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Taking it to the Streets in Phnom Penh

In Cambodia, Hannah Kurtz ’13 motors on as an international service worker

Maneuvering through the blitzkrieg streets of Phnom Penh is not for the faint of heart. Motorbikes (“motos” in local parlance) swarm the streets like flies at a backyard barbecue. No traffic lights diminish the disarray. 

In late December Hannah Kurtz ’13 ventures out after dark for the first time on her red Vespa, a loaner from the Mennonite Central Committee (MCC), in this city of 1.5 million people.

Kurtz, a Mennonite from Somerset County, population 28,000, on the Eastern Shore of Maryland, has been an MCC volunteer with a small stipend for living expenses since graduation. She spent a year in Jordan as a teaching assistant at a school for the blind. Recently, she began a three-year stint in Phnom Penh working with the Returnee Integration Support Center, which serves individuals who came to the United States as Cambodian refugees but were deported after being convicted of felonies.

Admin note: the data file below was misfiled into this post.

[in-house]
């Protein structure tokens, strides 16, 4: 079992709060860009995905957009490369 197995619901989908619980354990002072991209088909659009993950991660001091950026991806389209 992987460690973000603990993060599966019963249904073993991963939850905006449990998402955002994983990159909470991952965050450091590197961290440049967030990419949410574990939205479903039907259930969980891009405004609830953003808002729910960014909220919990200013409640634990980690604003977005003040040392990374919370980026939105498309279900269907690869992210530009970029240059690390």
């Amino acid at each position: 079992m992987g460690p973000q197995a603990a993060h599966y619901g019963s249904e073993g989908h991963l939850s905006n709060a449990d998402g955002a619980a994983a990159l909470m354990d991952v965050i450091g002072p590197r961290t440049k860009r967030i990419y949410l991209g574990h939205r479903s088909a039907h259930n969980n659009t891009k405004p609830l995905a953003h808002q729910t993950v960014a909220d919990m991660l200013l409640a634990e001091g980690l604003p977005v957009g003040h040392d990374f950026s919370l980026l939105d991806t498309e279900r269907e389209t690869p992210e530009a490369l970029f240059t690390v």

Many of her clients grew up as Americans, sport tattoos, and speak perfect English. Kurtz helps them readjust to life in Cambodia by helping them find jobs and housing. Earlier this day, she visited some who’d run afoul of Cambodian law and were in prison, providing them with toiletries and money for food and water, which the prison doesn’t supply.

Kurtz also works with Women PeaceMakers on women’s rights and antiviolence issues.

“I love this work,” Kurtz proclaims. “I’ve always wanted to work abroad.” Armed with the knowledge gained in her peace and conflict studies major, she feels well equipped to understand “how structures work.”

After her MCC service, Kurtz anticipates graduate school, then a return to international humanitarian work.

For now, she is stretching herself in many ways—not just by riding a moto but with her home-cooked curries and pad thai. “All I ever ate at Swarthmore was hamburgers,” she says with a laugh. “Donnie [in dining services] was my best friend.”